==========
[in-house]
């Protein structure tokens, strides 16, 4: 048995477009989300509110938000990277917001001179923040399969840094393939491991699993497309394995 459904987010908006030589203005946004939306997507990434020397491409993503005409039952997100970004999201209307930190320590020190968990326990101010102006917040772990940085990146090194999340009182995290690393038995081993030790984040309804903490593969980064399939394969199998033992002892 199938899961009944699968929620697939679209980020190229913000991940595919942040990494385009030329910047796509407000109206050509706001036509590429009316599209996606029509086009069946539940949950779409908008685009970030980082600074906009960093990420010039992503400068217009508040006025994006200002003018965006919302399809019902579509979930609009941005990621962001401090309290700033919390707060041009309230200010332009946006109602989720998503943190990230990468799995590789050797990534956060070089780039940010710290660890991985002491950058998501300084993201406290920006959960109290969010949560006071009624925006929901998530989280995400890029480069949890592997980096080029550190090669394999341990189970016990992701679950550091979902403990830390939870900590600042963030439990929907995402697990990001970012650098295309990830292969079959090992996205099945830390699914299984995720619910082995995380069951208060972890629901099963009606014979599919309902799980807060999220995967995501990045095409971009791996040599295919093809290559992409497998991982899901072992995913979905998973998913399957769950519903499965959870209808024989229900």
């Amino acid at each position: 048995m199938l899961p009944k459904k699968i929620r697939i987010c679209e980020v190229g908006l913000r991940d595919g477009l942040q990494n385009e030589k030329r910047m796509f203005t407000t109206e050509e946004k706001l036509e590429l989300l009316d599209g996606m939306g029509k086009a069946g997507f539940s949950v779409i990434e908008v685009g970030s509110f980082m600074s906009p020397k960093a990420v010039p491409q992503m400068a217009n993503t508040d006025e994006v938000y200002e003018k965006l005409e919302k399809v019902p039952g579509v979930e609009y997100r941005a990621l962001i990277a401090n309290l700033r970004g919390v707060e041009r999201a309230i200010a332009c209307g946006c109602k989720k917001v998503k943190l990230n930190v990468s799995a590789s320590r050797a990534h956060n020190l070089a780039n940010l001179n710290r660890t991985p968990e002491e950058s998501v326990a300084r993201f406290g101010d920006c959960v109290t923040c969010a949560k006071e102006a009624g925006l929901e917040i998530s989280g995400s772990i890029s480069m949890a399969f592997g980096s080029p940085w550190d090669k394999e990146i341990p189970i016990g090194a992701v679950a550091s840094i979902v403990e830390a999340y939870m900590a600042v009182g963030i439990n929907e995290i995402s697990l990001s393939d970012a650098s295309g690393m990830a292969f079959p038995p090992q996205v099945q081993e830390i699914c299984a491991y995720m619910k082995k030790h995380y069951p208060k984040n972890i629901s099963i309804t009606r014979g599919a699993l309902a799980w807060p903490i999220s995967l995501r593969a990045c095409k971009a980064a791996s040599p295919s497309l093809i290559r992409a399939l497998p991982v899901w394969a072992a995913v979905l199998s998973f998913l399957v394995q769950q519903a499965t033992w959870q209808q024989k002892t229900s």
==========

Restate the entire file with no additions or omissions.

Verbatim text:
[in-house]
């Protein structure tokens, strides 16, 4: 048995477009989300509110938000990277917001001179923040399969840094393939491991699993497309394995 459904987010908006030589203005946004939306997507990434020397491409993503005409039952997100970004999201209307930190320590020190968990326990101010102006917040772990940085990146090194999340009182995290690393038995081993030790984040309804903490593969980064399939394969199998033992002892 199938899961009944699968929620697939679209980020190229913000991940595919942040990494385009030329910047796509407000109206050509706001036509590429009316599209996606029509086009069946539940949950779409908008685009970030980082600074906009960093990420010039992503400068217009508040006025994006200002003018965006919302399809019902579509979930609009941005990621962001401090309290700033919390707060041009309230200010332009946006109602989720998503943190990230990468799995590789050797990534956060070089780039940010710290660890991985002491950058998501300084993201406290920006959960109290969010949560006071009624925006929901998530989280995400890029480069949890592997980096080029550190090669394999341990189970016990992701679950550091979902403990830390939870900590600042963030439990929907995402697990990001970012650098295309990830292969079959090992996205099945830390699914299984995720619910082995995380069951208060972890629901099963009606014979599919309902799980807060999220995967995501990045095409971009791996040599295919093809290559992409497998991982899901072992995913979905998973998913399957769950519903499965959870209808024989229900």
């Amino acid at each position: 048995m199938l899961p009944k459904k699968i929620r697939i987010c679209e980020v190229g908006l913000r991940d595919g477009l942040q990494n385009e030589k030329r910047m796509f203005t407000t109206e050509e946004k706001l036509e590429l989300l009316d599209g996606m939306g029509k086009a069946g997507f539940s949950v779409i990434e908008v685009g970030s509110f980082m600074s906009p020397k960093a990420v010039p491409q992503m400068a217009n993503t508040d006025e994006v938000y200002e003018k965006l005409e919302k399809v019902p039952g579509v979930e609009y997100r941005a990621l962001i990277a401090n309290l700033r970004g919390v707060e041009r999201a309230i200010a332009c209307g946006c109602k989720k917001v998503k943190l990230n930190v990468s799995a590789s320590r050797a990534h956060n020190l070089a780039n940010l001179n710290r660890t991985p968990e002491e950058s998501v326990a300084r993201f406290g101010d920006c959960v109290t923040c969010a949560k006071e102006a009624g925006l929901e917040i998530s989280g995400s772990i890029s480069m949890a399969f592997g980096s080029p940085w550190d090669k394999e990146i341990p189970i016990g090194a992701v679950a550091s840094i979902v403990e830390a999340y939870m900590a600042v009182g963030i439990n929907e995290i995402s697990l990001s393939d970012a650098s295309g690393m990830a292969f079959p038995p090992q996205v099945q081993e830390i699914c299984a491991y995720m619910k082995k030790h995380y069951p208060k984040n972890i629901s099963i309804t009606r014979g599919a699993l309902a799980w807060p903490i999220s995967l995501r593969a990045c095409k971009a980064a791996s040599p295919s497309l093809i290559r992409a399939l497998p991982v899901w394969a072992a995913v979905l199998s998973f998913l399957v394995q769950q519903a499965t033992w959870q209808q024989k002892t229900s």